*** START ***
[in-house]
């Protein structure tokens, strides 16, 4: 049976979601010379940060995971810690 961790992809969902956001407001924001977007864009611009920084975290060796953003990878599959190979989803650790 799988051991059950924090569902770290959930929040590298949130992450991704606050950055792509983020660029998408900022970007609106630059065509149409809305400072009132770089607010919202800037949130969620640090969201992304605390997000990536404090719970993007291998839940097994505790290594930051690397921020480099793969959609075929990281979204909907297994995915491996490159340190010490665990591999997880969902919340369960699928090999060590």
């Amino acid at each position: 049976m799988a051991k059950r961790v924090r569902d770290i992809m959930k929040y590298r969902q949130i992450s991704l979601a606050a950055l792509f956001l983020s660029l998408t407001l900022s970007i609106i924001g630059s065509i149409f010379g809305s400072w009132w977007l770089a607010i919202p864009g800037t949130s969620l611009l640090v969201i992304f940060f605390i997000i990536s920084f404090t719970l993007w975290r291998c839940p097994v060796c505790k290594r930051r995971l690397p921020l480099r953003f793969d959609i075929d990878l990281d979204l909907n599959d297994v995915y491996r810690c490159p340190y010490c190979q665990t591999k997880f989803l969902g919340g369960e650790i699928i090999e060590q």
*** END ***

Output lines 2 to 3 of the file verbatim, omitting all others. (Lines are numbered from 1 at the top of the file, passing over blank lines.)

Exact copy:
């Protein structure tokens, strides 16, 4: 049976979601010379940060995971810690 961790992809969902956001407001924001977007864009611009920084975290060796953003990878599959190979989803650790 799988051991059950924090569902770290959930929040590298949130992450991704606050950055792509983020660029998408900022970007609106630059065509149409809305400072009132770089607010919202800037949130969620640090969201992304605390997000990536404090719970993007291998839940097994505790290594930051690397921020480099793969959609075929990281979204909907297994995915491996490159340190010490665990591999997880969902919340369960699928090999060590």
């Amino acid at each position: 049976m799988a051991k059950r961790v924090r569902d770290i992809m959930k929040y590298r969902q949130i992450s991704l979601a606050a950055l792509f956001l983020s660029l998408t407001l900022s970007i609106i924001g630059s065509i149409f010379g809305s400072w009132w977007l770089a607010i919202p864009g800037t949130s969620l611009l640090v969201i992304f940060f605390i997000i990536s920084f404090t719970l993007w975290r291998c839940p097994v060796c505790k290594r930051r995971l690397p921020l480099r953003f793969d959609i075929d990878l990281d979204l909907n599959d297994v995915y491996r810690c490159p340190y010490c190979q665990t591999k997880f989803l969902g919340g369960e650790i699928i090999e060590q």